McMurdo Dry Valleys LTER - Antarctica
McMurdo Dry Valleys LTER
The McMurdo Dry Valleys (MDVs) (78°S, 162°E) represent the largest (4500 km^2) ice-free area on the Antarctic continent. The MDV landscape is a mosaic of glaciers, soil and exposed bedrock, and stream channels that connect glaciers to closed-basin, permanently ice-covered lakes on the valley floors. Mean annual air temperatures are cold (ranging from -15 to -30°C on the valley floors), and precipitation is low (~50 mm annual water equivalent as snow). Summer air temperatures typically hover around freezing and winter air temperatures are commonly < -40°C. While the water columns of the lakes are liquid and biologically active year round, glacial meltwater streams flow and soils thaw only during the austral summer. There are no vascular plants, but microbial mats are abundant in lakes and streams. Mat organisms are transported by wind onto glacier and lake ice surfaces where they actively metabolize in liquid water pockets (cryoconites) that form during the summer months. In the streams, which desiccate for ~10 months each year, cyanobacterial mats host extensive diatom and soil invertebrate communities. Lakes provide a habitat for diverse phototrophic and heterotrophic plankton communities that are adapted to annual light-dark cycles and temperatures near 0°C. Soils are inhabited by nematodes, rotifers, and tardigrades, all of which are metabolically active during summer. The McMurdo Dry Valleys LTER (MCM) began studying this cold desert ecosystem in 1993 and showed that its biocomplexity is inextricably linked to past and present climate drivers. In the fifth iteration of the MCM LTER program, we are working to determine how the MDVs respond to amplified landscape connectivity resulting from contemporary climate variation.
General Characteristics, Purpose, History
The McMurdo Dry Valleys (MDVs), Antarctica, are a mosaic of terrestrial and aquatic ecosystems in a cold desert that support microbial foodwebs with few species of metazoans and no higher plants. Biota exhibit robust adaptations to the cold, dark, and arid conditions that prevail for all but a short period in the austral summer. The MCM LTER has studied these ecosystems since 1993 and during this time, observed a prolonged cooling phase (1986-2002) that ended with an unprecedented summer of high temperature, winds, solar irradiance, glacial melt, and stream flow (the "flood year"). Since then, summers have been generally cool with relatively high solar irradiance and have included two additional high-flow seasons. Before the flood year, terrestrial and aquatic ecosystems responded synchronously to the cooling e.g., the declines in glacial melt, stream flow, lake levels, and expanding ice-cover on lakes were accompanied by declines in lake primary productivity, microbial mat coverage in streams and secondary production in soils. This overall trend of diminished melt-water flow and productivity of the previous decade was effectively reversed by the flood year, highlighting the sensitivity of this system to rapid warming. The observed lags or opposite trends in some physical and biotic properties and processes illustrated the complex aspects of biotic responses to climate variation. Since then, the conceptual model of the McMurdo Dry Valleys has evolved based on observations of discrete climate-driven events that elicit significant responses from resident biota. It is now recognized that physical (climate and geological) drivers impart a dynamic connectivity among landscape units over seasonal to millennial time scales. For instance, lakes and soils have been connected through cycles of lake level rise and fall since the Last Glacial Maximum, while streams connect glaciers to lakes over seasonal time scales. Overlaid upon this physical connectivity among soils, glaciers, streams and lake are biotic linkages facilitated by the movement of genes, individuals and species through metapopulations and metacommunities. The fifth iteration of the MCM LTER program (MCM5) includes superimposing biotic connectivity upon this linked, heterogeneous landscape. The hypothesis is: Increased ecological connectivity within the MDVs ecosystem will amplify exchange of biota, energy and matter, homogenizing ecosystem structure and functioning. This hypothesis will be tested with new and continuing monitoring and experiments that examine: 1) how climate variation alters connectivity among landscape units, and 2) how biota (species, populations and communities) are connected across this heterogeneous landscape using state-of-the-science tools and methods including ongoing and expanded automated sensor networks, analysis of seasonal satellite imagery, biogeochemical analyses, and next-generation sequencing.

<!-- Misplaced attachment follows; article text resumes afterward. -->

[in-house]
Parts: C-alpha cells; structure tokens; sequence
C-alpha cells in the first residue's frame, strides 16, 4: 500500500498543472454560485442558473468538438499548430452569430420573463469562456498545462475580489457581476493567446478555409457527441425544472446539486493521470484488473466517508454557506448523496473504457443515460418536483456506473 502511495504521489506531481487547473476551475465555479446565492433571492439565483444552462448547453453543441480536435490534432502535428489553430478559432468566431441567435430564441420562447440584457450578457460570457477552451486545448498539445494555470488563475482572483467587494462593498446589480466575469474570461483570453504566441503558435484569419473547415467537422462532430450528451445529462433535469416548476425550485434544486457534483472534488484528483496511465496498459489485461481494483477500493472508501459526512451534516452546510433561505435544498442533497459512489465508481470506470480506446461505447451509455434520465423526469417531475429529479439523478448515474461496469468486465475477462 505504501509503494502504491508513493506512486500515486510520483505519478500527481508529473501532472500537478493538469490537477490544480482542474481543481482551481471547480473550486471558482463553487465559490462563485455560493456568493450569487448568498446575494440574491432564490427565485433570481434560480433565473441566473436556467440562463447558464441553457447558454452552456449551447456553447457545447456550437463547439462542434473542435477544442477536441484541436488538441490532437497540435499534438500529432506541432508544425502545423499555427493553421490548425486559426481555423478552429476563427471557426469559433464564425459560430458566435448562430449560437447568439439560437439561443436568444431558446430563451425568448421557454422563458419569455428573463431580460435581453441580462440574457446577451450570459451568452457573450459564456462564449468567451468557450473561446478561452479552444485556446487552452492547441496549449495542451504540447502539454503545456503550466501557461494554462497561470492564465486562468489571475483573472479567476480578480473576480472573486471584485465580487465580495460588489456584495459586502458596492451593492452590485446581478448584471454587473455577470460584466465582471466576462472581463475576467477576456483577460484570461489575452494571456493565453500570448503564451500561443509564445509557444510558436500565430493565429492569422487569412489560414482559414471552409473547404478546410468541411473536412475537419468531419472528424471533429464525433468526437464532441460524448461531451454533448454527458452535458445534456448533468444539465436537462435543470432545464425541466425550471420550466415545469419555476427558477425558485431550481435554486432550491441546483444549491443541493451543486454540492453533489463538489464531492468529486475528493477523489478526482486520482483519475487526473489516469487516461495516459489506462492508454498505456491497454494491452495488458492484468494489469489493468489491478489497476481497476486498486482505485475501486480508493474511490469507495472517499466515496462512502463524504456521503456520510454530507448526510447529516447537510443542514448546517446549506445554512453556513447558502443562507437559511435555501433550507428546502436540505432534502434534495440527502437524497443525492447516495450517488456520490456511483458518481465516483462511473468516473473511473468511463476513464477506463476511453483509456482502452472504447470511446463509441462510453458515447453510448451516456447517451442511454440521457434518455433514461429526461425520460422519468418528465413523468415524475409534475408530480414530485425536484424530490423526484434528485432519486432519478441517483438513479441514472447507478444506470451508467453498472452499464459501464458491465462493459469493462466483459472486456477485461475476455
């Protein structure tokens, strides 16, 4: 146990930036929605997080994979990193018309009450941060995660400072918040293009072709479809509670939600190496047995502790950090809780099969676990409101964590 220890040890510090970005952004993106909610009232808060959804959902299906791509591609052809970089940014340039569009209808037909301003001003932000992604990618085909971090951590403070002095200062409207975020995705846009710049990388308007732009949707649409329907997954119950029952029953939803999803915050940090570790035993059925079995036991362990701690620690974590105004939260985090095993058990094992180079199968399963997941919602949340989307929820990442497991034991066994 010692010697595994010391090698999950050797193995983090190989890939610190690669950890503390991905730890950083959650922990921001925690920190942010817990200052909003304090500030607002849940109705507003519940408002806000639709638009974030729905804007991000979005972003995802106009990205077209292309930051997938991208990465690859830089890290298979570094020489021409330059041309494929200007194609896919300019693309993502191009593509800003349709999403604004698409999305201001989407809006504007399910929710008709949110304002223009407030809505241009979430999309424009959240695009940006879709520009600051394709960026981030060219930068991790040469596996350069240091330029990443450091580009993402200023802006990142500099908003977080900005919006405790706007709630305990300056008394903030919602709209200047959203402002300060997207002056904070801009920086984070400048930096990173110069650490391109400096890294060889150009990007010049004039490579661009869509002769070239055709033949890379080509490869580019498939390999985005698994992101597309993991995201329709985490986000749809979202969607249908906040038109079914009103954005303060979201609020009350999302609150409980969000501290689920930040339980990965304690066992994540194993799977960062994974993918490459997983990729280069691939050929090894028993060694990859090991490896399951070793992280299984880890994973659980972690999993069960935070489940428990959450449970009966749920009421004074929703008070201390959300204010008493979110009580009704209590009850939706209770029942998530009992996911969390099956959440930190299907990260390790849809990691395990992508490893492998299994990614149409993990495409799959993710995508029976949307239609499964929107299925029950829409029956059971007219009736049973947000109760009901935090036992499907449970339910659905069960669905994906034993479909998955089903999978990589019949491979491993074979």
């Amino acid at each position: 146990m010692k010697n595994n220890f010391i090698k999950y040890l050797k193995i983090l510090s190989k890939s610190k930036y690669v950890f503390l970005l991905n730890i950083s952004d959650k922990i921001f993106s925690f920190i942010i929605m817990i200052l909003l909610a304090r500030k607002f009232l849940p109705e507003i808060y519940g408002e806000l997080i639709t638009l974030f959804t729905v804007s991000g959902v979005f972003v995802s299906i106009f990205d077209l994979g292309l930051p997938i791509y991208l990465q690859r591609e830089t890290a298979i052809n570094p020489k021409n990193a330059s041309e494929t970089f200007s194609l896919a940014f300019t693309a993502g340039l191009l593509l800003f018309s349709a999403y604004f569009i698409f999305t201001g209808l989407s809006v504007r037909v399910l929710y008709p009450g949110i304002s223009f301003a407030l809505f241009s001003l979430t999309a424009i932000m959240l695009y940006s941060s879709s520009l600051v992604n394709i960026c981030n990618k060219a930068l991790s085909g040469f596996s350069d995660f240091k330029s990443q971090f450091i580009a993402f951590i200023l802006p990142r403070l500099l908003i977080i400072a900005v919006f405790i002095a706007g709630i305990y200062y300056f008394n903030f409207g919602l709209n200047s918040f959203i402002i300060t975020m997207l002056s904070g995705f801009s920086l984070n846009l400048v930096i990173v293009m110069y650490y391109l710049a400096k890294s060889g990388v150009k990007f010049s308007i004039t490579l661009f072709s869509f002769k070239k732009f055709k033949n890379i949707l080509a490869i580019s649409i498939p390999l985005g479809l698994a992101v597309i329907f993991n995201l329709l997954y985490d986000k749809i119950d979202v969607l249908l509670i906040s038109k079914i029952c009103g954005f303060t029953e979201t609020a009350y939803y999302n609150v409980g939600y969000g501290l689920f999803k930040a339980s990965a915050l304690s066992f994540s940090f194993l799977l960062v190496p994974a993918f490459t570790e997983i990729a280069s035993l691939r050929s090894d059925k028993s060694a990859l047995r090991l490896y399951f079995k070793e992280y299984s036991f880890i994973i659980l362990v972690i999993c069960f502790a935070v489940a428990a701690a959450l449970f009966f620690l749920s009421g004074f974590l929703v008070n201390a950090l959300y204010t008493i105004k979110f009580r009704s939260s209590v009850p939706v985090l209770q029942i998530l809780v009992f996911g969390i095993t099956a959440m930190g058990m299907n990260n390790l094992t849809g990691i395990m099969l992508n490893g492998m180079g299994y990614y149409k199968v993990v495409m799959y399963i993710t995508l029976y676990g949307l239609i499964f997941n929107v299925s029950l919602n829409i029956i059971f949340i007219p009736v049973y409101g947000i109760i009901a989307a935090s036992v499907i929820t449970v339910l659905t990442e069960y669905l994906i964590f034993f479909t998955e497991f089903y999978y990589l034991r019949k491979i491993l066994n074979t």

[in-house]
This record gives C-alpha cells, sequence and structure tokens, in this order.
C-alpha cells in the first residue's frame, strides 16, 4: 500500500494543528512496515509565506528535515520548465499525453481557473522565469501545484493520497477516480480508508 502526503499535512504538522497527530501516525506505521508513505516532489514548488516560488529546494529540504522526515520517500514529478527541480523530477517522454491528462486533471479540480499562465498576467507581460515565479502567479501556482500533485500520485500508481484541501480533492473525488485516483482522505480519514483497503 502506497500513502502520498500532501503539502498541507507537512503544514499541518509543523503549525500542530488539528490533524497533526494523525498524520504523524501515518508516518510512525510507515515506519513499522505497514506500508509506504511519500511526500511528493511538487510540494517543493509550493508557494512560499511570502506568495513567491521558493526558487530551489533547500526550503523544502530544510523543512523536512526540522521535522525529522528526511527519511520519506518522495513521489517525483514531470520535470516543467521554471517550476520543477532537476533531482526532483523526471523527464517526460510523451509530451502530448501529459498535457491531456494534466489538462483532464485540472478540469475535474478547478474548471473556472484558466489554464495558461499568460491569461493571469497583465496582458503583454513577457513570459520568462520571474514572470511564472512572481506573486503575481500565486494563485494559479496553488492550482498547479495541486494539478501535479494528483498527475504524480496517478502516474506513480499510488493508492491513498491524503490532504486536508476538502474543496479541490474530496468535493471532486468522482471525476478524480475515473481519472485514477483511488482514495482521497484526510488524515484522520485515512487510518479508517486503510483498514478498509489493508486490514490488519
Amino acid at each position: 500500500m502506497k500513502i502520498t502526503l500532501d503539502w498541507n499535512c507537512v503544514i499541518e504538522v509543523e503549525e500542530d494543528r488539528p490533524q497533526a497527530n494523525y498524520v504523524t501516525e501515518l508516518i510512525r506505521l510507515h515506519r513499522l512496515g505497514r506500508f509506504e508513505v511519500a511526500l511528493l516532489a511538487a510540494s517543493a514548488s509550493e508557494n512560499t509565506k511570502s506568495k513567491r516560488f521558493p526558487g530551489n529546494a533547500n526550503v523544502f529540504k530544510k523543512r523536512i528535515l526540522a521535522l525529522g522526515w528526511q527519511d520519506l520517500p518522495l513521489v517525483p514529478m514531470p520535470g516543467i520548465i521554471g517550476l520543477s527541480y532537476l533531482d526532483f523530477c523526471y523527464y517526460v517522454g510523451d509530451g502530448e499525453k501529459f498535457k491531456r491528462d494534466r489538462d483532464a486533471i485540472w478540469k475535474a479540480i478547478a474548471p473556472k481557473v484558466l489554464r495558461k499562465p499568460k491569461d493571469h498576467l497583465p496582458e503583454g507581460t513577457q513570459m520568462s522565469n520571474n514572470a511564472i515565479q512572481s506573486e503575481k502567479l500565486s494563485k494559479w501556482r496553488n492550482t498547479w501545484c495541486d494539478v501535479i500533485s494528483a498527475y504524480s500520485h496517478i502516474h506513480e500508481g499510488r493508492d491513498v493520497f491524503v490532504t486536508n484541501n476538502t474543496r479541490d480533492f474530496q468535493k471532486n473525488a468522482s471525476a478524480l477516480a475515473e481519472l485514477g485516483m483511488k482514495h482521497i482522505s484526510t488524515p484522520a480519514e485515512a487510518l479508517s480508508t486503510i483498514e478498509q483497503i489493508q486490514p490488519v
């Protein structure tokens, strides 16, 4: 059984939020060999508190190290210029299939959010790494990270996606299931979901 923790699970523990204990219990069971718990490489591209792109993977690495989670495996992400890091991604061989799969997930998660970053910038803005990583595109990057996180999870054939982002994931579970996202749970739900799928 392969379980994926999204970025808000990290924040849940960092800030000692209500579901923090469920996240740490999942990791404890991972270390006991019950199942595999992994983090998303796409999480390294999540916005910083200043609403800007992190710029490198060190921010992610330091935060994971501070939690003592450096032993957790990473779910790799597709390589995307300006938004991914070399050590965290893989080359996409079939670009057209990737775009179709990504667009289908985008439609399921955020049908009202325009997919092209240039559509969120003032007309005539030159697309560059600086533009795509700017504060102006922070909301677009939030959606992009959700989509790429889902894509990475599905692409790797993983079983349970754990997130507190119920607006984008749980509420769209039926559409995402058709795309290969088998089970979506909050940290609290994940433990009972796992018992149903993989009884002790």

Five six-year NSF funding cycles to date.
Affiliation and Network Specific Information